A remote tribal village, three hours from Rajahmundry in Andhra Pradesh, had no internet connectivity as the economics of installing a telecom tower didn’t add up from a cost, terrain and accessibility standpoint.
Enter X, Google parent Alphabet’s moonshot factory that works on radical ideas, some of which sound like science fiction. It partnered with AP State Fibernet in December to bring fiber optic-like internet speed to the village without laying fiber cables.
X put light-emitting boxes on rooftops and used free-space optical communication (FSOC) to wirelessly transmit Gbps (gigabits per second) connectivity across vast distances. Signals are beamed directly between the boxes.
The Andhra Pradesh government is deploying 2,000 FSOC links to provide broadband to areas of the state that are difficult to connect with fiber.
“It’s an effort to propel fiber-optic communication into places where it doesn’t exist today. Abundance and affordability is a challenge. If you look at the technology, we have stripped the complexity and focused on ease of deployment and terrestrial safety,” said Tom Moore, who leads X in Alphabet. The FSOC link offers video and telecom services, augmenting the existing fiber networks in the absence of Wi-Fi or cellular towers.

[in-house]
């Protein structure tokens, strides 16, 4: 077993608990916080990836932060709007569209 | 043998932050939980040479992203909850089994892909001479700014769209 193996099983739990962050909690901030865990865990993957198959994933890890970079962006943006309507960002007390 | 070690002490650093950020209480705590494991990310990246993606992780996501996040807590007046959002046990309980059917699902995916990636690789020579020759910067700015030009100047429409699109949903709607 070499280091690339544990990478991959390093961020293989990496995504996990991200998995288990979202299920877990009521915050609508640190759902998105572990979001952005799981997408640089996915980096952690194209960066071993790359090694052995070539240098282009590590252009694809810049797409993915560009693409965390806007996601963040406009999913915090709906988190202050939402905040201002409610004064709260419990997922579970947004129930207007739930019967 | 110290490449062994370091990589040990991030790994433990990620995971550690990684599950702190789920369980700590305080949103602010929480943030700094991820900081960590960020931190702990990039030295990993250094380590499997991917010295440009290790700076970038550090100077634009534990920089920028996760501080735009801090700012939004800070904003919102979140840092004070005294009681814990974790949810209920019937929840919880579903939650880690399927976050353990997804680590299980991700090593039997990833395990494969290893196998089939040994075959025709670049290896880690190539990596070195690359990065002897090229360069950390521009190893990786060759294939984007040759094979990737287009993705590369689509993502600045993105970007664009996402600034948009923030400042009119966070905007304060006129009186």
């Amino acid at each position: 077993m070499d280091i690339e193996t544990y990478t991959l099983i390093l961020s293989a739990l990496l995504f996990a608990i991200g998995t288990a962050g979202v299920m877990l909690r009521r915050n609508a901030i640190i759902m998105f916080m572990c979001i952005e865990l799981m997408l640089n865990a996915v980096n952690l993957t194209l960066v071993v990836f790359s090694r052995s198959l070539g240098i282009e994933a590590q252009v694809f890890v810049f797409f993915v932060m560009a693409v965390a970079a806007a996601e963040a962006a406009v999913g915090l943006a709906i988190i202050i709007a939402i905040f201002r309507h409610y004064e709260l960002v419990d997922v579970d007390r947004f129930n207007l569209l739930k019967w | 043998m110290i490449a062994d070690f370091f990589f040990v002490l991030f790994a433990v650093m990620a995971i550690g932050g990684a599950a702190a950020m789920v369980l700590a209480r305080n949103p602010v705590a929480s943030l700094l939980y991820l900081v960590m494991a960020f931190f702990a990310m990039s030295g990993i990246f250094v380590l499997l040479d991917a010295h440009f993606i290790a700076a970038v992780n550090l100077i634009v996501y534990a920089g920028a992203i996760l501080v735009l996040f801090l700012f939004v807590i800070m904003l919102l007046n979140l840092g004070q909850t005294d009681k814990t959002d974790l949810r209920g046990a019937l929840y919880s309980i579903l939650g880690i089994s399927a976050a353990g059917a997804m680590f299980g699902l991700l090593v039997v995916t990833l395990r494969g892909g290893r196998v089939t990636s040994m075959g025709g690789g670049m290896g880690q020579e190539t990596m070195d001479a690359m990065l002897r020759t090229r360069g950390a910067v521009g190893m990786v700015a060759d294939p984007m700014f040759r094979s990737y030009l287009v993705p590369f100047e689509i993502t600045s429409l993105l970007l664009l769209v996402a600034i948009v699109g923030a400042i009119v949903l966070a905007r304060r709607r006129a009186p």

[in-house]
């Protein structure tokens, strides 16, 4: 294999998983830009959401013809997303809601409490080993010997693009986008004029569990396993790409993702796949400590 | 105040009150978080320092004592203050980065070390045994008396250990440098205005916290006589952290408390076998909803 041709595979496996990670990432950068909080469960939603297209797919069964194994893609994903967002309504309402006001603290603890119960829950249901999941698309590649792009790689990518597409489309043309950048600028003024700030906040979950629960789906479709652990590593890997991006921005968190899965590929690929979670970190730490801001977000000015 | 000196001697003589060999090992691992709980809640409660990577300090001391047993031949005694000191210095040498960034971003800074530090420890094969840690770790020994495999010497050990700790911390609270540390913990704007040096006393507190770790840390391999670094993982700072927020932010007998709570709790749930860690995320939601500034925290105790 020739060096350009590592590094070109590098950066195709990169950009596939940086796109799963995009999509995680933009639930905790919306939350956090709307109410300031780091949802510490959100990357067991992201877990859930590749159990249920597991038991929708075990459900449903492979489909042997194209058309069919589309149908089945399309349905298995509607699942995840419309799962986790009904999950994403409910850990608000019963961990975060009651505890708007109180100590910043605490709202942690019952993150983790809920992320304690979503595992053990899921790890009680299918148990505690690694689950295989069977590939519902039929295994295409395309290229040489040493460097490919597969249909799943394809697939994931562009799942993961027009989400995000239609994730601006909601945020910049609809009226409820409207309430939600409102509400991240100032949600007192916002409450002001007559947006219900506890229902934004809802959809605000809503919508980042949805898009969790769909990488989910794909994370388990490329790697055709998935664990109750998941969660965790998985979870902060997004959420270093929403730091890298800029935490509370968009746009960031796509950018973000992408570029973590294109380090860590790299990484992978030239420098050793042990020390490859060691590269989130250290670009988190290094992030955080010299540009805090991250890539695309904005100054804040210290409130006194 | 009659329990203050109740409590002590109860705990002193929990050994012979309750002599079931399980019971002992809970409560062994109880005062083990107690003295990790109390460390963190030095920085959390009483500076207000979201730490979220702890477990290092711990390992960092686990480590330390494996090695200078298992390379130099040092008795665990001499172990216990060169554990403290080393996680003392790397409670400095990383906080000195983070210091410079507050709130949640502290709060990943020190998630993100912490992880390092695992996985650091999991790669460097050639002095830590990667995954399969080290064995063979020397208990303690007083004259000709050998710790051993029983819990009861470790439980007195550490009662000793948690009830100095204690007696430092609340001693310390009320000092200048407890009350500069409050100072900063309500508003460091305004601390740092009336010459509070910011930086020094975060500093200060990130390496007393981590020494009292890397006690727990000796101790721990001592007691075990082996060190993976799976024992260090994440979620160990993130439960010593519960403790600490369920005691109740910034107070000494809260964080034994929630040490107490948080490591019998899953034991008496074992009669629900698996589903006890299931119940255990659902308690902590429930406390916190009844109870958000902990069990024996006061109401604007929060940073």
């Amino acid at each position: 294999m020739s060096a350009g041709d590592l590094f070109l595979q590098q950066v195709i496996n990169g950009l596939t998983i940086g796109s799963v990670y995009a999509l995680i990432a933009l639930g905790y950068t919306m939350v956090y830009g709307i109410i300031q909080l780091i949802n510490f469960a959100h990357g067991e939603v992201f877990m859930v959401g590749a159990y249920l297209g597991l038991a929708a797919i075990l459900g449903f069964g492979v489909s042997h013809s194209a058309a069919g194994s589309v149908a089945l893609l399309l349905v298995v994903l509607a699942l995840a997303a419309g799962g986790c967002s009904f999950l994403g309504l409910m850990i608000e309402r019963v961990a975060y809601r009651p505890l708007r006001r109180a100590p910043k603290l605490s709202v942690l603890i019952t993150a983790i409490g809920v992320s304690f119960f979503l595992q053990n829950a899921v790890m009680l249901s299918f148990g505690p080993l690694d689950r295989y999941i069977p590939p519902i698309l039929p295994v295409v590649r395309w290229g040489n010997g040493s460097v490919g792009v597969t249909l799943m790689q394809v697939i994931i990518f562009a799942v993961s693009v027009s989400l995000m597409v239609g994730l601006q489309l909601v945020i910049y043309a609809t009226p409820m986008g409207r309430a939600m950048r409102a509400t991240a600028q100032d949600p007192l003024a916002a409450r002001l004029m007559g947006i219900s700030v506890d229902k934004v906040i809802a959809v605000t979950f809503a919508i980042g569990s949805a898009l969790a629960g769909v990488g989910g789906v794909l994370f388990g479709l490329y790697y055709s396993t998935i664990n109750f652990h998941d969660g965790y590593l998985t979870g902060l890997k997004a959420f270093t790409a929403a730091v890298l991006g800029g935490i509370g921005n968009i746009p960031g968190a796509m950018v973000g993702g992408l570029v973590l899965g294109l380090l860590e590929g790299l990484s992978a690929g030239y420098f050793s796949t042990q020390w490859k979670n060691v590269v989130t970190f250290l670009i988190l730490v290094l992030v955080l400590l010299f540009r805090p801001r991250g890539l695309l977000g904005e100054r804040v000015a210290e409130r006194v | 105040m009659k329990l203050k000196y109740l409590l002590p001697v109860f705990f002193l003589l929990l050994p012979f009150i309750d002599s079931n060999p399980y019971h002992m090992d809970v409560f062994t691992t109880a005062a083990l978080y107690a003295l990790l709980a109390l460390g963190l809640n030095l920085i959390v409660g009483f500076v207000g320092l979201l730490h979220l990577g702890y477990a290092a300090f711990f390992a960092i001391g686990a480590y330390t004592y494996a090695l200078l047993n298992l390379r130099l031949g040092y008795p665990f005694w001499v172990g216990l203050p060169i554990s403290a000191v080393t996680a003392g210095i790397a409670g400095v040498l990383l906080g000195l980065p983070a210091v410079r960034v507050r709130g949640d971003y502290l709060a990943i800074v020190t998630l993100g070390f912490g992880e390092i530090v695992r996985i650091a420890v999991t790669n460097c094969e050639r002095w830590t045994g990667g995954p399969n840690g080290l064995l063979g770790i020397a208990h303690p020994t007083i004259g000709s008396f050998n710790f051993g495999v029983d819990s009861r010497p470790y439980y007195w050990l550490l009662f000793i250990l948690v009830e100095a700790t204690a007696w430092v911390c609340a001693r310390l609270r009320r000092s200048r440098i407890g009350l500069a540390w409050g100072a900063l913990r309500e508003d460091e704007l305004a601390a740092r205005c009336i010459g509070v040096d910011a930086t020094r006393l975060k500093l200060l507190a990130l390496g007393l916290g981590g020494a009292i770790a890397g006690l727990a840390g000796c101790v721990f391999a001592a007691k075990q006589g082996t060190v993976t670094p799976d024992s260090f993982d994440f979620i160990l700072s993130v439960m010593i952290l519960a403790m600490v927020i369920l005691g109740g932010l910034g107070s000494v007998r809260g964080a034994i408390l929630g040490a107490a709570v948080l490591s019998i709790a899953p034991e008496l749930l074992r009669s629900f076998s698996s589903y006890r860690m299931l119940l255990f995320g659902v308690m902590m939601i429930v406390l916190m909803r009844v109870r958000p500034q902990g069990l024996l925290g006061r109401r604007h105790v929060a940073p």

X moonshots are at the intersection of a big problem, a radical solution, and breakthrough technology. Its Project Wing, for instance, is testing automated flight and delivery in rural California, while Project Loon is a network of balloons flying at 60,000 feet, much above the altitude that airplanes fly, to beam internet connectivity to rural areas.
Fiber rollouts take millions of dollars of investment. Instead, FSOC uses beams of light to provide connectivity over long distances. They can be quickly deployed. While Bharatnet has connected nearly 1 lakh gram panchayats and Telangana’s T-Fiber project is committed to connect 8,700 gram panchayats and 10,000 villages, there are many parts of India that would be tough to connect with fiber. FSOC is the alternative.
The technology infrastructure gap between the US and India is stark. In the US, there are 330 million people and about 420 million km of fiber, which translates to 1.3 km of fiber per capita. In comparison, India has 91 million km of fiber for 1.3 billion people. India has one Wi-Fi hotspot for every 40,000 people, while in the US, there is one for every six people.
“FSOC allows you to leapfrog over traditional ways of offering connectivity. We have done it in California, and Puerto Rico,” said Moore.